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Bill Leslie's Carolina Conversations

My Day With Walter Cronkite

Posted July 23, 2009 2:18 p.m. EDT
Updated July 31, 2009 3:16 p.m. EDT

I spent a day with Walter Cronkite in March of 1989. The legendary CBS anchor agreed to fly to NC to help launch WRAL’s Save Our Sounds campaign. It was a multi-year campaign to help raise awareness about coastal pollution problems through public service announcements, documentaries and investigative news reporting. I handled the reporting end of the campaign and it ranks as the most rewarding part of my long career here at WRAL.

I sat next to Walter for a private plane trip from RDU International to Wilmington. I was immediately impressed with the depth of his environmental knowledge. He had done his homework. He knew about some of the major sources of pollution along our major rivers which feed the coastal sounds and estuaries. After discussing topics ranging from algae blooms to storm water runoff we pierced the subject of politics. He showed me a handwritten note he had received the day before from President George H.W. Bush. It was a highly complimentary note about Walter’s work both on and off the journalistic beat. Walter whispered to me: “He should be spending more time leading the country and less time patting people like me on the back.”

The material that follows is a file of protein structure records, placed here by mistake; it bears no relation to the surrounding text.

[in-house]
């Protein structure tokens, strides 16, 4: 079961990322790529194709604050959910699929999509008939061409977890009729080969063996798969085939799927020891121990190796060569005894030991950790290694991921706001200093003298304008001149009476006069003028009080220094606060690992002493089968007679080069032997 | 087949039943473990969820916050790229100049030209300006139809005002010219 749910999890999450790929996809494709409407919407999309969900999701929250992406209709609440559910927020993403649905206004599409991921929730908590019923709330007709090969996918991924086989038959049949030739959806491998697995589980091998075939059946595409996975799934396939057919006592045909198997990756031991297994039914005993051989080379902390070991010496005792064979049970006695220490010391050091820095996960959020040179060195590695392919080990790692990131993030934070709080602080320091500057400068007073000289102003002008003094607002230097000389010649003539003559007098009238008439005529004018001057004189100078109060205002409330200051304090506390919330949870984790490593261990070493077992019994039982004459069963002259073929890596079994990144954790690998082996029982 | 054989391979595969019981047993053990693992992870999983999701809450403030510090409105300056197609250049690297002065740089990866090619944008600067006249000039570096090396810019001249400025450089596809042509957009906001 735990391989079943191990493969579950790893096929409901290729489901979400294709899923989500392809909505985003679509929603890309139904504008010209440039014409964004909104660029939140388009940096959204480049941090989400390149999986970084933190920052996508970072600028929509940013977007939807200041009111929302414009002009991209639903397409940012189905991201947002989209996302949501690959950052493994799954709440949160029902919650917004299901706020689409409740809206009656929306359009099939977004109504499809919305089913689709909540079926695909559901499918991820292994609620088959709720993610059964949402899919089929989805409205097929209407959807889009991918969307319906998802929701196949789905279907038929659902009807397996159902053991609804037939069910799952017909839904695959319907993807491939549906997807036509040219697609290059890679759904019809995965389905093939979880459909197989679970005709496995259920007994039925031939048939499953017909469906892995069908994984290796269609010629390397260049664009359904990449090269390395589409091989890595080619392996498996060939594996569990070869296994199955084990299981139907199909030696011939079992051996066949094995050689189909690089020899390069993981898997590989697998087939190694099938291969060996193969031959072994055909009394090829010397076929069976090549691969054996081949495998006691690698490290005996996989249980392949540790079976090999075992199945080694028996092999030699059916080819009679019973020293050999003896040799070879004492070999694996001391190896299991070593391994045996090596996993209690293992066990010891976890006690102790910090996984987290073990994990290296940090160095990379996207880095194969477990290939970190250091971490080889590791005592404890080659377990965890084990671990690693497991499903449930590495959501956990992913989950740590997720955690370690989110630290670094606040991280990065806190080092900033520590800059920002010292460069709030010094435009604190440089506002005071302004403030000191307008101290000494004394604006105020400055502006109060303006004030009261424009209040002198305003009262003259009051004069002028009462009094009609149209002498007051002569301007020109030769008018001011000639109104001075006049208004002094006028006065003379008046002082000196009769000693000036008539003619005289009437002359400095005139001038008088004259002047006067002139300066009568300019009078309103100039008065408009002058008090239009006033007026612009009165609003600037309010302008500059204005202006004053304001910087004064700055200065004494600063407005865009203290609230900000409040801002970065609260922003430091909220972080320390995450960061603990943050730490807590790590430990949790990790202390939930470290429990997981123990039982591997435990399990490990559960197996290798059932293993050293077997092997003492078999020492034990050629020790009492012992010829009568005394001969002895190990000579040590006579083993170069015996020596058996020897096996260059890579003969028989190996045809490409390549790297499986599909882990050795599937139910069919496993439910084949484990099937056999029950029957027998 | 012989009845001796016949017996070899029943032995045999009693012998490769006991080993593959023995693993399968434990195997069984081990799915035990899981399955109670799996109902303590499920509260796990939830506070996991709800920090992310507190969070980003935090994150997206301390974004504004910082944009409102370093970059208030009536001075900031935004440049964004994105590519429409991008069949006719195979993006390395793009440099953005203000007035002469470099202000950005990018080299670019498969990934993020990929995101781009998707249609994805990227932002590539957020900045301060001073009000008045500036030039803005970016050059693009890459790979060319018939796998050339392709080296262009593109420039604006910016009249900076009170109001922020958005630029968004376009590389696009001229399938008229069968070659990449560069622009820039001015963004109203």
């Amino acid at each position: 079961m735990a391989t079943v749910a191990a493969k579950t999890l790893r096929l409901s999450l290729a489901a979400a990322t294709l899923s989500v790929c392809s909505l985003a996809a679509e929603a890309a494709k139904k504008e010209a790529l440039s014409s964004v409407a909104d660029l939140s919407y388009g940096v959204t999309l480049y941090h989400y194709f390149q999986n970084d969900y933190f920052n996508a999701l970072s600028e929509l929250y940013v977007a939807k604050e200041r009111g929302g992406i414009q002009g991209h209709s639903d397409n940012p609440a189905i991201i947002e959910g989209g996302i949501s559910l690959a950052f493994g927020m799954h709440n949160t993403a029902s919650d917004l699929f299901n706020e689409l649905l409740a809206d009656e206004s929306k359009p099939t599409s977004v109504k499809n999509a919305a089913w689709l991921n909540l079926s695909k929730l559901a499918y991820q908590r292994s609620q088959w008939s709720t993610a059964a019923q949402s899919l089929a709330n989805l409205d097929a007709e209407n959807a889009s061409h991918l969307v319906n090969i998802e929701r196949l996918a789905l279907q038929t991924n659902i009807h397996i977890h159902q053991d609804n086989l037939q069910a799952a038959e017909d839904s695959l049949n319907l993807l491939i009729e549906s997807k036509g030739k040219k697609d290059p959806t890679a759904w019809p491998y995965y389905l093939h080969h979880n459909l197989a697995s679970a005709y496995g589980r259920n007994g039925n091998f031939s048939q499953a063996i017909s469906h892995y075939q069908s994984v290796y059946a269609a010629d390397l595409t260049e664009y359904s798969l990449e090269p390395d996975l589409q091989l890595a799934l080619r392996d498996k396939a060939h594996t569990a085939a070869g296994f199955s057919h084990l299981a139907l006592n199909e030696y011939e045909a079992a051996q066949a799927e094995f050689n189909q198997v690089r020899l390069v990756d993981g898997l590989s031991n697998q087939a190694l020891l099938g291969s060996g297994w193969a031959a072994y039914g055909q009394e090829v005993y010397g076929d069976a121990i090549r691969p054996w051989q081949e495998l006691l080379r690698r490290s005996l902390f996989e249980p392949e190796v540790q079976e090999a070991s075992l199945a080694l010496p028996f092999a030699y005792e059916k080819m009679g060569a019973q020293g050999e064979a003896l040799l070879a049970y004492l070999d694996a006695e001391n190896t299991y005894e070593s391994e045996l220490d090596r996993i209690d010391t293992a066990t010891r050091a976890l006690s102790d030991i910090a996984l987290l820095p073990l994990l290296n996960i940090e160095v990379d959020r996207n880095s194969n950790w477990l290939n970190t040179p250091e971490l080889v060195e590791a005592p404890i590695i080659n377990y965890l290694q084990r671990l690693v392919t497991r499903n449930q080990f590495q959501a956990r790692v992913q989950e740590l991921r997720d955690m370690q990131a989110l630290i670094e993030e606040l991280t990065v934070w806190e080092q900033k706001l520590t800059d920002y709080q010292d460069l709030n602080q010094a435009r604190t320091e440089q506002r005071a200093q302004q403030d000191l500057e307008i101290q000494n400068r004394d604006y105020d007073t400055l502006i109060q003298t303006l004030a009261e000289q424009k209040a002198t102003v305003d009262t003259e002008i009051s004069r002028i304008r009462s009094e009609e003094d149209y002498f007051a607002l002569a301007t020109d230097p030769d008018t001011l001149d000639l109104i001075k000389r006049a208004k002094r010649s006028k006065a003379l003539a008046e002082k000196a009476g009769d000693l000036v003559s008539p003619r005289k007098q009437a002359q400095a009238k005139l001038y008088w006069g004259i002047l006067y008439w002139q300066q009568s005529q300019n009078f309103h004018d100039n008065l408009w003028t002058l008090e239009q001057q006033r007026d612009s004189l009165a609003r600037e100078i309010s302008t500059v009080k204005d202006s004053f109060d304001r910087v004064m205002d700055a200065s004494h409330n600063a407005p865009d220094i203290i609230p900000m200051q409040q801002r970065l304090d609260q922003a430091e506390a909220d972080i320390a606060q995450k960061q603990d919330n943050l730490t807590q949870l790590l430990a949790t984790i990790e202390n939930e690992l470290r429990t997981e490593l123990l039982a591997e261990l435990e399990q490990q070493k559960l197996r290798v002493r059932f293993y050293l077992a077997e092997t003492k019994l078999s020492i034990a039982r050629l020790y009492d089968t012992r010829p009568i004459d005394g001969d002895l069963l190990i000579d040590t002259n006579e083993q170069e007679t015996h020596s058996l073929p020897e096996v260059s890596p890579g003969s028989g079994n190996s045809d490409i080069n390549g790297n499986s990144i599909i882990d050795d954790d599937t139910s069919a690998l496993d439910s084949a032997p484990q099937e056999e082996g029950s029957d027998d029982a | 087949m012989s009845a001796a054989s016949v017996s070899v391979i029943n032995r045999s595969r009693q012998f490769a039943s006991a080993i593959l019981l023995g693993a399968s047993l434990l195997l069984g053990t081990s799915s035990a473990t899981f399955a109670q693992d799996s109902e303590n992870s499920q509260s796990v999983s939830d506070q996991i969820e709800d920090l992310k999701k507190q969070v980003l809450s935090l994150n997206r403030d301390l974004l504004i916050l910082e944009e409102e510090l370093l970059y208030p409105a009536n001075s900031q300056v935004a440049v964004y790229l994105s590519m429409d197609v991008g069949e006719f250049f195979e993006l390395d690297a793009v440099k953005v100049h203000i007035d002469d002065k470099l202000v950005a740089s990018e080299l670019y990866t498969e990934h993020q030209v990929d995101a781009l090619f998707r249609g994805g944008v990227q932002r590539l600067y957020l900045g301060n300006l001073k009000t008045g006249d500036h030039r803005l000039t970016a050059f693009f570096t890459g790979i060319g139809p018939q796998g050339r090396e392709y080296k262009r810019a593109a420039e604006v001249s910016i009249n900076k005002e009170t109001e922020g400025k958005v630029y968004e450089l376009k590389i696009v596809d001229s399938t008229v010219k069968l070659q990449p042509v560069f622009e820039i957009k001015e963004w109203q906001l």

In Wilmington Walter and I climbed aboard Sky Five{[/a}} and flew over Topsail Island. He knew the area well as a sailor. He explained to me how Topsail got its name back in the day of Blackbeard. Ships passing by could see the tall masts of pirate vessels in the distance. The tops of the pirate sails prompted many merchant ships to turn around and avoid a confrontation with the likes of Blackbeard.

Later we touched down for a coastal oyster roast and informal chat with area fishermen. When asked what North Carolinians could do to help bring about needed changes to the environment Walter said the old fashioned approach is still best: write your senators and representatives in Congress. I asked Walter "but do they really read those letters?" He answered: "They may not read those letters but they COUNT them." In other words if you can muster a major letter writing campaign volume really does matter.

Later that evening Walter Cronkite gave a hard hitting speech at Stewart Theatre. He prodded politicians to fix serious pollution problems along our coast which he called "a disaster zone."  It capped a wonderful day with a wise and kind yet candid man I had admired for years. I was deeply saddened to hear about his death but like so many people I join in the celebration of his rich life.